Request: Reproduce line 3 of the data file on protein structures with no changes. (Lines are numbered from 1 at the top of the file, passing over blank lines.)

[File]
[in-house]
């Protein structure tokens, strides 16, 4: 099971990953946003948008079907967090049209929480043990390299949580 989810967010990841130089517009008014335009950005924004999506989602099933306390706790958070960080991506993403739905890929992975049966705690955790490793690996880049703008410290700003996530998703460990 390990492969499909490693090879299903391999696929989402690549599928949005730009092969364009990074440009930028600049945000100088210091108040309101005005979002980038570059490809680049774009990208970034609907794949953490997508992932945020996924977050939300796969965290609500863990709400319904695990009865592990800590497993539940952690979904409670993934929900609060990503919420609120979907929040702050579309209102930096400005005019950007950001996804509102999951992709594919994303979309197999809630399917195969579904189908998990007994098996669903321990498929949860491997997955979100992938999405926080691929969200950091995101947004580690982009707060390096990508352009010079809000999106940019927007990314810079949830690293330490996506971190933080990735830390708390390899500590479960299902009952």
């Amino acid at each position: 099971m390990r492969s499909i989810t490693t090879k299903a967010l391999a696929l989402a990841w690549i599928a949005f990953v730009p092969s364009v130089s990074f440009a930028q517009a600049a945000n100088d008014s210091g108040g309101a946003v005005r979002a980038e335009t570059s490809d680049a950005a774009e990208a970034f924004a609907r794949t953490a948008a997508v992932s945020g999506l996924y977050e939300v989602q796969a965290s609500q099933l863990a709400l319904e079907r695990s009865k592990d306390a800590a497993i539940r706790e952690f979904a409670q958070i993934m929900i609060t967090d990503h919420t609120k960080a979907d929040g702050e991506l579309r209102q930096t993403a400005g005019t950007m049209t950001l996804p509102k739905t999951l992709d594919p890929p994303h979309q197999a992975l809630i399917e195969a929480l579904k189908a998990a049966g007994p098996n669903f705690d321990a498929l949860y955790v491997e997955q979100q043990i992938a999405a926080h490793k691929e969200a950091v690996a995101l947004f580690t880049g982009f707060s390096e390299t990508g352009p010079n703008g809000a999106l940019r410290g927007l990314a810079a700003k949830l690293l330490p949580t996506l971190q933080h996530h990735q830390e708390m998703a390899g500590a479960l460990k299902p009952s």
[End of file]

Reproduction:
């Amino acid at each position: 099971m390990r492969s499909i989810t490693t090879k299903a967010l391999a696929l989402a990841w690549i599928a949005f990953v730009p092969s364009v130089s990074f440009a930028q517009a600049a945000n100088d008014s210091g108040g309101a946003v005005r979002a980038e335009t570059s490809d680049a950005a774009e990208a970034f924004a609907r794949t953490a948008a997508v992932s945020g999506l996924y977050e939300v989602q796969a965290s609500q099933l863990a709400l319904e079907r695990s009865k592990d306390a800590a497993i539940r706790e952690f979904a409670q958070i993934m929900i609060t967090d990503h919420t609120k960080a979907d929040g702050e991506l579309r209102q930096t993403a400005g005019t950007m049209t950001l996804p509102k739905t999951l992709d594919p890929p994303h979309q197999a992975l809630i399917e195969a929480l579904k189908a998990a049966g007994p098996n669903f705690d321990a498929l949860y955790v491997e997955q979100q043990i992938a999405a926080h490793k691929e969200a950091v690996a995101l947004f580690t880049g982009f707060s390096e390299t990508g352009p010079n703008g809000a999106l940019r410290g927007l990314a810079a700003k949830l690293l330490p949580t996506l971190q933080h996530h990735q830390e708390m998703a390899g500590a479960l460990k299902p009952s």